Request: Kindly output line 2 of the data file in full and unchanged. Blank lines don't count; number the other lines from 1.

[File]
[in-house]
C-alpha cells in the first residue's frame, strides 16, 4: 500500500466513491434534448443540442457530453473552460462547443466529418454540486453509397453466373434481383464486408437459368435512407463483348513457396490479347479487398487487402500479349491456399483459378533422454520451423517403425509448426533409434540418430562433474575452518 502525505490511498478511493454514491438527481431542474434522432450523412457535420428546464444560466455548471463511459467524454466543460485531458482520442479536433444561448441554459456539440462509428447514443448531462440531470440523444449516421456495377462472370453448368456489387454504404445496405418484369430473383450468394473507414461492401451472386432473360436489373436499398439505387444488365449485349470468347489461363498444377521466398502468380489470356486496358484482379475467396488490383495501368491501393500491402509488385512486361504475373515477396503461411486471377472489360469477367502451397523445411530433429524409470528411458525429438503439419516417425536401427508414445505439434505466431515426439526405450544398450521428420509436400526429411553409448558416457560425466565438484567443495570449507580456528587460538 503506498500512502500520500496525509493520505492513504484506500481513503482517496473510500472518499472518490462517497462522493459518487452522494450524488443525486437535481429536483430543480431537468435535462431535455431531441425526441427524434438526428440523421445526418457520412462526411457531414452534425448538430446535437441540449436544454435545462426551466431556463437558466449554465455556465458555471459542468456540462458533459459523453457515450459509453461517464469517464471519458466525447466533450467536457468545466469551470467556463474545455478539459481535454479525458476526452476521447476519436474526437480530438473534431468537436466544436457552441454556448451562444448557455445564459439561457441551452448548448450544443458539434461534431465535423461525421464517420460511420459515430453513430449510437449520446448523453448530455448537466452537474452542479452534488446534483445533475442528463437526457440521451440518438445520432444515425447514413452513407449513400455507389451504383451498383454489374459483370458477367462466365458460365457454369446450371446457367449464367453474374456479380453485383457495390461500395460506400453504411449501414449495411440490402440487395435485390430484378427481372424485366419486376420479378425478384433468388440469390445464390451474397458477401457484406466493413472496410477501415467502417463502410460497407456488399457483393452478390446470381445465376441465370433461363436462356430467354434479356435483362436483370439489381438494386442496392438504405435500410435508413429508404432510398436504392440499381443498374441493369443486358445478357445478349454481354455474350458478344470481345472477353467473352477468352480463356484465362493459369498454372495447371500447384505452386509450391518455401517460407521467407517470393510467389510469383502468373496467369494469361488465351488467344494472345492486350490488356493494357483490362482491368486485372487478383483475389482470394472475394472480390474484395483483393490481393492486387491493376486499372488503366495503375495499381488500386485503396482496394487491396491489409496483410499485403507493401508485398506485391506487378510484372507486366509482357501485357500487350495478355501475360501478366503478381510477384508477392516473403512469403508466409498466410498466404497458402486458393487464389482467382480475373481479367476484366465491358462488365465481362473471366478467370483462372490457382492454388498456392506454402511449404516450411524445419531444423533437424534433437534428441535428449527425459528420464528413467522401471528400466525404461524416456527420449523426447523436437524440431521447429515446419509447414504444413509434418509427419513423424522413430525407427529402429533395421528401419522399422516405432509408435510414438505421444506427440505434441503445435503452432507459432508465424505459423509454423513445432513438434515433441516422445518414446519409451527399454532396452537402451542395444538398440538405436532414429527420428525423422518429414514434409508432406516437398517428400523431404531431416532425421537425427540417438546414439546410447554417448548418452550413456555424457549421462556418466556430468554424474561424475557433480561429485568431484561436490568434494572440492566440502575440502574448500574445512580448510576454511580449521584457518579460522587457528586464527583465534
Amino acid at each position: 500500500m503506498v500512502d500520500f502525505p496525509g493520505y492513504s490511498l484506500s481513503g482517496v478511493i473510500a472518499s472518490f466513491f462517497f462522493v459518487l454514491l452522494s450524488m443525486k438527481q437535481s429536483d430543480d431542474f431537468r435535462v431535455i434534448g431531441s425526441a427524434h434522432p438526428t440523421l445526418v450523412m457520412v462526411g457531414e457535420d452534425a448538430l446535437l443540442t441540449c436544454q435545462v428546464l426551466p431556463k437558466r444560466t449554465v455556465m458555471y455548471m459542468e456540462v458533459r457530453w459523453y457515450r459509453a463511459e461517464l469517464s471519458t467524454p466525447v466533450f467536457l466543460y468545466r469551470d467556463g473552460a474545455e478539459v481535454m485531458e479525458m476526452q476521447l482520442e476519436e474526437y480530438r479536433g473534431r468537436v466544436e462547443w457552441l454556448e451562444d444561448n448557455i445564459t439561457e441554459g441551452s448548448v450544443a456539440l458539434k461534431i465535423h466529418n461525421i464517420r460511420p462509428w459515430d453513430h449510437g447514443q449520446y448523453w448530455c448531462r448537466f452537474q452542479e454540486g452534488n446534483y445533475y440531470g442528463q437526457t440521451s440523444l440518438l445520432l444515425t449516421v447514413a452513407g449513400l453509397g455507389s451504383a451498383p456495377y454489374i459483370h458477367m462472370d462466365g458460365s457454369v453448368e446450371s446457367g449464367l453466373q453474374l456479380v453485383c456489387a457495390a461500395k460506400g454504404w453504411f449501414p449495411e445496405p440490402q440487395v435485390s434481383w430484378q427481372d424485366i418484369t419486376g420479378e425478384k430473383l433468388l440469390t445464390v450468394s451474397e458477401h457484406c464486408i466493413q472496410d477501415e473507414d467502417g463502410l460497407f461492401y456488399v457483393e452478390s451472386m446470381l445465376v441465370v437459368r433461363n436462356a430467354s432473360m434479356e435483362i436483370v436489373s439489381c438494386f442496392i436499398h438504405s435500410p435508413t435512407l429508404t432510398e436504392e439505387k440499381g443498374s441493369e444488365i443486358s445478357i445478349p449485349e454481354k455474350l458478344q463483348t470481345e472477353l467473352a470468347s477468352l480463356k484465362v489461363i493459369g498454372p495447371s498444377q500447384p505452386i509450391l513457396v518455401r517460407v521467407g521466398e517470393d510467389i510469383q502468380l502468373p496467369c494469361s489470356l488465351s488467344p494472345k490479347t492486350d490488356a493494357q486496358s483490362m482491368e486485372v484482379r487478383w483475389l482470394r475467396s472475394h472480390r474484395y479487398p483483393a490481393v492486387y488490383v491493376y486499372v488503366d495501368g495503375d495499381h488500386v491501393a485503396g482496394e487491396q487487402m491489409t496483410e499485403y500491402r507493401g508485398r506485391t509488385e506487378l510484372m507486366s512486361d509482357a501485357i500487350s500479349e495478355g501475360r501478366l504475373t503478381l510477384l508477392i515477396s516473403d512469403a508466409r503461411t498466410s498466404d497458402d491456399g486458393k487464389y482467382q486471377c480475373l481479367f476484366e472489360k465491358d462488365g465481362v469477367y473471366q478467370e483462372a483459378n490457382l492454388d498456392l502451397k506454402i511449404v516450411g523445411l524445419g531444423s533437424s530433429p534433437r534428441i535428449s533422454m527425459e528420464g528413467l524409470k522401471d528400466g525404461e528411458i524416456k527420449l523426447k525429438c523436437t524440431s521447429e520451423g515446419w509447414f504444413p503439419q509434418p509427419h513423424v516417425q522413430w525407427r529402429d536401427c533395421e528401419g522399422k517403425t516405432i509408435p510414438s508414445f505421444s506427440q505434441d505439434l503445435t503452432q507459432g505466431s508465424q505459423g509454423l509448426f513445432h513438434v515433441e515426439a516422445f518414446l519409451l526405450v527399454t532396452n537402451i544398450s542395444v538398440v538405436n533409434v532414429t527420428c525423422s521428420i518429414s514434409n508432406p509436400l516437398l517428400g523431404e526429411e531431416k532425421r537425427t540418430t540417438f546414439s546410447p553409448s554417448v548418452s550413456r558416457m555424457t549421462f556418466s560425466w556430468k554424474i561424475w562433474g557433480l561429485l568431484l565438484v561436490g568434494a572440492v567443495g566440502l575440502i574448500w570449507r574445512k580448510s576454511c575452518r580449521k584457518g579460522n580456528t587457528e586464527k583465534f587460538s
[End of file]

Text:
C-alpha cells in the first residue's frame, strides 16, 4: 500500500466513491434534448443540442457530453473552460462547443466529418454540486453509397453466373434481383464486408437459368435512407463483348513457396490479347479487398487487402500479349491456399483459378533422454520451423517403425509448426533409434540418430562433474575452518 502525505490511498478511493454514491438527481431542474434522432450523412457535420428546464444560466455548471463511459467524454466543460485531458482520442479536433444561448441554459456539440462509428447514443448531462440531470440523444449516421456495377462472370453448368456489387454504404445496405418484369430473383450468394473507414461492401451472386432473360436489373436499398439505387444488365449485349470468347489461363498444377521466398502468380489470356486496358484482379475467396488490383495501368491501393500491402509488385512486361504475373515477396503461411486471377472489360469477367502451397523445411530433429524409470528411458525429438503439419516417425536401427508414445505439434505466431515426439526405450544398450521428420509436400526429411553409448558416457560425466565438484567443495570449507580456528587460538 503506498500512502500520500496525509493520505492513504484506500481513503482517496473510500472518499472518490462517497462522493459518487452522494450524488443525486437535481429536483430543480431537468435535462431535455431531441425526441427524434438526428440523421445526418457520412462526411457531414452534425448538430446535437441540449436544454435545462426551466431556463437558466449554465455556465458555471459542468456540462458533459459523453457515450459509453461517464469517464471519458466525447466533450467536457468545466469551470467556463474545455478539459481535454479525458476526452476521447476519436474526437480530438473534431468537436466544436457552441454556448451562444448557455445564459439561457441551452448548448450544443458539434461534431465535423461525421464517420460511420459515430453513430449510437449520446448523453448530455448537466452537474452542479452534488446534483445533475442528463437526457440521451440518438445520432444515425447514413452513407449513400455507389451504383451498383454489374459483370458477367462466365458460365457454369446450371446457367449464367453474374456479380453485383457495390461500395460506400453504411449501414449495411440490402440487395435485390430484378427481372424485366419486376420479378425478384433468388440469390445464390451474397458477401457484406466493413472496410477501415467502417463502410460497407456488399457483393452478390446470381445465376441465370433461363436462356430467354434479356435483362436483370439489381438494386442496392438504405435500410435508413429508404432510398436504392440499381443498374441493369443486358445478357445478349454481354455474350458478344470481345472477353467473352477468352480463356484465362493459369498454372495447371500447384505452386509450391518455401517460407521467407517470393510467389510469383502468373496467369494469361488465351488467344494472345492486350490488356493494357483490362482491368486485372487478383483475389482470394472475394472480390474484395483483393490481393492486387491493376486499372488503366495503375495499381488500386485503396482496394487491396491489409496483410499485403507493401508485398506485391506487378510484372507486366509482357501485357500487350495478355501475360501478366503478381510477384508477392516473403512469403508466409498466410498466404497458402486458393487464389482467382480475373481479367476484366465491358462488365465481362473471366478467370483462372490457382492454388498456392506454402511449404516450411524445419531444423533437424534433437534428441535428449527425459528420464528413467522401471528400466525404461524416456527420449523426447523436437524440431521447429515446419509447414504444413509434418509427419513423424522413430525407427529402429533395421528401419522399422516405432509408435510414438505421444506427440505434441503445435503452432507459432508465424505459423509454423513445432513438434515433441516422445518414446519409451527399454532396452537402451542395444538398440538405436532414429527420428525423422518429414514434409508432406516437398517428400523431404531431416532425421537425427540417438546414439546410447554417448548418452550413456555424457549421462556418466556430468554424474561424475557433480561429485568431484561436490568434494572440492566440502575440502574448500574445512580448510576454511580449521584457518579460522587457528586464527583465534